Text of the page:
Monday 16 May 2016

Slightly Perturbed

Oh boy was I ever excited to see this one in my inbox. It should come as no surprise to any regulars I love me some cyberpunk Sci-Fi and some Hotline Miami synthwavy goodness, and do I have a treat for you if you also dig that kind of thing. Let's go.

Click here for uncensored

Now, if that artwork didn't tip you off, Perturbator is one of the big names of the scene I see a lot, alongside say Carpenter Brut and Lazerhawk, there's a whole lot of retro influence drawn from, mainly 80's anime and seedy occult slasher flicks. It's with some slight shame I admit I haven't kept up with 'Bator's actual releases so much, but like many a great cyberpunk inspired musician before him there's a glut of world-building and story behind the LP which I will put up now:
"The album continues in the same story thread as the artist's previous works, taking place 24 years after the finale of “Dangerous Days.” Focus shifts from the world of Nocturne City into the future alleys of Tokyo, after the finale of the War Against Machines."
And with that, lets begin. From the get go it's not hard to see why the devs of Hotline Miami picked up on it, from all I've heard that slightly menacing off kilter sound has been perfected. As is to be expected from a tune with a title like this.

It's not always instantaneous release of Synthwave violence though, one of the strengths of Perturbator I've come to know is that the composition of the tracks to achieve a certain atmosphere is top notch. Thankfully it's not long before The Uncanny Valley gives us a stellar example of both these. Keep an eye out for the inevitable AMVs of this one in the near future.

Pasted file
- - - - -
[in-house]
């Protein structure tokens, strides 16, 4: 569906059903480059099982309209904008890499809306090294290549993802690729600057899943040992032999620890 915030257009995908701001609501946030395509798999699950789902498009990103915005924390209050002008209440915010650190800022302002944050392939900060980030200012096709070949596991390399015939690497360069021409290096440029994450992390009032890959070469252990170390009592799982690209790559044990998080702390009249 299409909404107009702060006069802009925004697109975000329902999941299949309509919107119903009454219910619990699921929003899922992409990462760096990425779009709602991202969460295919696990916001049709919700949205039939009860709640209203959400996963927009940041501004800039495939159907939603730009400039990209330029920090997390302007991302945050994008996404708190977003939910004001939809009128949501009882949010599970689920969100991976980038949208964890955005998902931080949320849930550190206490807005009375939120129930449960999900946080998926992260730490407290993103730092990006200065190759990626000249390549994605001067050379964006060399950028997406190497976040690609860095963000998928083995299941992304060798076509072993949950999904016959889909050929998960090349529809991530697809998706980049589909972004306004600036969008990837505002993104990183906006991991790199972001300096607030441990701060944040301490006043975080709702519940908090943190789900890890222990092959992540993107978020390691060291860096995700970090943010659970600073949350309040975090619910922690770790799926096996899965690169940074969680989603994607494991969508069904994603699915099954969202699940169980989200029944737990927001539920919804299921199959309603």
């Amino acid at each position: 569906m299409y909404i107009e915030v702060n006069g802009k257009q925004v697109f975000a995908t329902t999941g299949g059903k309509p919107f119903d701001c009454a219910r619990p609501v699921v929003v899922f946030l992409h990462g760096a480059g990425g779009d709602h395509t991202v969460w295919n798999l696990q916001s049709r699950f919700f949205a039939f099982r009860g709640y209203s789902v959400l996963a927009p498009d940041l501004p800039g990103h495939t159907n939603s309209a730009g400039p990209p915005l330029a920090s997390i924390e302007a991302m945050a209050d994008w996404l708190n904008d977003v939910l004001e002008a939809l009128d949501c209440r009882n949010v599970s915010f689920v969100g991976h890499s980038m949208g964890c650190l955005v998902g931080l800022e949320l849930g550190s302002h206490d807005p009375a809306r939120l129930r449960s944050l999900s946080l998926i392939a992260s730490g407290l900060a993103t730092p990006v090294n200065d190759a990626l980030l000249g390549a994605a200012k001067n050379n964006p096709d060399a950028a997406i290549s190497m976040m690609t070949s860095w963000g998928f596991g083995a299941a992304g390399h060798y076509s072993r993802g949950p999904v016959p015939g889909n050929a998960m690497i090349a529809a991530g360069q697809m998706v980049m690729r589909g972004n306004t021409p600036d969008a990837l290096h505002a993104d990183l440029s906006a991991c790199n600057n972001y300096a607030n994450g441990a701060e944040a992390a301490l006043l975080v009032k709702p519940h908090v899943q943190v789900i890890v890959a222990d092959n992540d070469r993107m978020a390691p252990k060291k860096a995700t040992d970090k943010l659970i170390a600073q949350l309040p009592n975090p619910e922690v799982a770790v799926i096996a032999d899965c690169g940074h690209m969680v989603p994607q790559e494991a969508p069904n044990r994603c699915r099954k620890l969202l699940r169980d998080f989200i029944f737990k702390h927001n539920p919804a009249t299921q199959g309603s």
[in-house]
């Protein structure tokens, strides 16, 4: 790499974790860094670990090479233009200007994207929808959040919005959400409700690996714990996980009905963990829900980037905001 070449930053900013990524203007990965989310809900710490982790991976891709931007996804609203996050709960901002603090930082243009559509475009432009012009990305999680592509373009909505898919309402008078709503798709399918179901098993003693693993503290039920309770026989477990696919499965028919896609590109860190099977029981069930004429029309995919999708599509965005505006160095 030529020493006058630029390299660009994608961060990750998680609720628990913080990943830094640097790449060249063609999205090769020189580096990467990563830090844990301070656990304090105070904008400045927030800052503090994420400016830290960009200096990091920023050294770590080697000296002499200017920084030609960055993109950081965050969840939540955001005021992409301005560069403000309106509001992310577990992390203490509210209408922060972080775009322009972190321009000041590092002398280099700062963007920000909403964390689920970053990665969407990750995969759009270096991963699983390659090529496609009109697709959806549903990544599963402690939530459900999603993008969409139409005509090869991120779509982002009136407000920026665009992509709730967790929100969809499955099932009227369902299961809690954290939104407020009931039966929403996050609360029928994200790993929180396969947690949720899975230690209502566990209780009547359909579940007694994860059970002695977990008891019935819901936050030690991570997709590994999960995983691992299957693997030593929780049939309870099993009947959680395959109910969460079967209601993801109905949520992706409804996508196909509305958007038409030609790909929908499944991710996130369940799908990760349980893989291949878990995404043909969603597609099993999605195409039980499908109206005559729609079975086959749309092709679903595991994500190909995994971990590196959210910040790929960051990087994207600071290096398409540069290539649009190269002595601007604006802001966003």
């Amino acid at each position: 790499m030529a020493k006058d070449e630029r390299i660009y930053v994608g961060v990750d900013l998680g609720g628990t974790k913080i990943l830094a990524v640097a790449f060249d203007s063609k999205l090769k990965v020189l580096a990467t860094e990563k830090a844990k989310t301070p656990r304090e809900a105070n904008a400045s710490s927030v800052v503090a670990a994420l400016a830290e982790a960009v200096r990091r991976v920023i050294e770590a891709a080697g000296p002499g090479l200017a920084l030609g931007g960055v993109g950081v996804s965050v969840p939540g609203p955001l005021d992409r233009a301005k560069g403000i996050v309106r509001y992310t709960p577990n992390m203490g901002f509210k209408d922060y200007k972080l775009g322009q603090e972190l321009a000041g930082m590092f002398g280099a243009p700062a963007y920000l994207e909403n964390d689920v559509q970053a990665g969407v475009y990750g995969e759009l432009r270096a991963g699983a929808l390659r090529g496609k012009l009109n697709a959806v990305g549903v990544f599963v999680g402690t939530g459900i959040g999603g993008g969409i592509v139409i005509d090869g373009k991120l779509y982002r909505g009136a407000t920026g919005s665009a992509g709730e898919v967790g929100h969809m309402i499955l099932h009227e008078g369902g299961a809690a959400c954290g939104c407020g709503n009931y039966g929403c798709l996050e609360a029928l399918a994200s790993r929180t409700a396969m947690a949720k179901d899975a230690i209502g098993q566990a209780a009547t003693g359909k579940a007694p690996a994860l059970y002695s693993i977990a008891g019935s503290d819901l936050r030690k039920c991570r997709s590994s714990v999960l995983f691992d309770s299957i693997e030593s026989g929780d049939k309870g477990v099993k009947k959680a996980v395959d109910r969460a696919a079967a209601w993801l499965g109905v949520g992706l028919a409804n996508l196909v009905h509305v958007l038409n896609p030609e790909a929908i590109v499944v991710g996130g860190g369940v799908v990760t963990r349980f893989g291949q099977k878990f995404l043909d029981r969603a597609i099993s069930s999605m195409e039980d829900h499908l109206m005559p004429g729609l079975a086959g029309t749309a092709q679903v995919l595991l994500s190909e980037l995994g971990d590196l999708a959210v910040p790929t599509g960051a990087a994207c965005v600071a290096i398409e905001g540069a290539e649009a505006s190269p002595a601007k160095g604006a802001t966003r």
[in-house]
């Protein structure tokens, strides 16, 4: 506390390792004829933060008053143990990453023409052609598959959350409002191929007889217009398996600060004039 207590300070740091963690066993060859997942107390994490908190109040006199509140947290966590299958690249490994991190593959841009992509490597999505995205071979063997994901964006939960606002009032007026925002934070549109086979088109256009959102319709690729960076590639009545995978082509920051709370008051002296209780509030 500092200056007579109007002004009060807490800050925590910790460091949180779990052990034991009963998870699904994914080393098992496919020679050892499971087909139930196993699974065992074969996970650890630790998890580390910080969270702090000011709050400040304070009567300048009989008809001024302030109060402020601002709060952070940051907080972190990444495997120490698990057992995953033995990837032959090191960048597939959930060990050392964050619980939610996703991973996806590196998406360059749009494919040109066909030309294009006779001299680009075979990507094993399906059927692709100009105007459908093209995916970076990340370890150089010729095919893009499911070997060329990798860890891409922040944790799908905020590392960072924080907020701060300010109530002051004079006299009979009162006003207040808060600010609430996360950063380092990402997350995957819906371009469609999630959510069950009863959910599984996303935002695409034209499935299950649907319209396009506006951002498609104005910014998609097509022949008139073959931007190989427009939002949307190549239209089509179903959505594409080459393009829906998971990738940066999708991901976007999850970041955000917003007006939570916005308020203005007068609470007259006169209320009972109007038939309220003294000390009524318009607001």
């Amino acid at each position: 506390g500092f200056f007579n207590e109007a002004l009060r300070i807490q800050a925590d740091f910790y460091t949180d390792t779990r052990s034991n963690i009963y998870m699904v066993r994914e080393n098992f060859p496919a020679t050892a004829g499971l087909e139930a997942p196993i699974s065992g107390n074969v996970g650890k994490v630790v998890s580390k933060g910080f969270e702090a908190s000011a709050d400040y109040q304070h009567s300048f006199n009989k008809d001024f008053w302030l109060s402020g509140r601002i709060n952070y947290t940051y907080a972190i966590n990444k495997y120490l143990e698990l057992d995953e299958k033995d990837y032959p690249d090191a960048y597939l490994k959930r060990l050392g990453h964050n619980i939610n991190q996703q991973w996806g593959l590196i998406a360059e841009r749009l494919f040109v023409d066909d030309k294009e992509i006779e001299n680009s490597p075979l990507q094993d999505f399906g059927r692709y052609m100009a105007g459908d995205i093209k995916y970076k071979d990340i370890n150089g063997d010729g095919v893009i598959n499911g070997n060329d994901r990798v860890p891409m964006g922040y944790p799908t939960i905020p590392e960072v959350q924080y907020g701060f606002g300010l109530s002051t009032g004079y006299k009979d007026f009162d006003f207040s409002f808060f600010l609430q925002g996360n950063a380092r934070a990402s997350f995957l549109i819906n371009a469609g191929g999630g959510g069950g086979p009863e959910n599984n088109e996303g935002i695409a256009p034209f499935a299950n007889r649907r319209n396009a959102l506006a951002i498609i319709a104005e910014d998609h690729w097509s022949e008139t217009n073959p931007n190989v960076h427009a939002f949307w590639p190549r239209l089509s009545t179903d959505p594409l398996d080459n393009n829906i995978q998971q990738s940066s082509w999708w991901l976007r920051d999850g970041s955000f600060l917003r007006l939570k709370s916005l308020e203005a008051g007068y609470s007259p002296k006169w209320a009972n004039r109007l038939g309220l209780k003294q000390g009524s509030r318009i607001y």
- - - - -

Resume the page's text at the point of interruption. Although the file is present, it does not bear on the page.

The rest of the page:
I've always liked the more downbeat pieces on offer too, and this album features probably my favourite of them all so far. There's certainly a comparison to be made between the sound of this one and Vapourwave, but that was going to be a given seeing as they both derive a lot of inspiration from 80's anime. Still, it feels very authentic, I don't think it'd sound too out of place coming out of a Sega CD game (specifically Snatcher).

And finally the album's title track, one final synth filled swan song to see it out. As much as it's sounds cliché I definitely think there's a strong cinematic element to the LP as a whole and not just because of the cited influences from say Akira and Ghost In The Shell, even this one feels like ti was structured to accompany a finale into credits roll, complete with a fade at the end for a teaser for the next one to show.

Once again I sheepishly apologise for not having properly dug into Perturbator's back-catalogue before, but I'm sure if I posted my backlog of things I have to pick up you'd understand! Regardless, I highly recommend checking Perturbator and the like out if this kinda sound is scratching an itch for you, there's plenty out there to get stuck into you can start over at /r/outrun or even better...

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-Claude Van Foxbat

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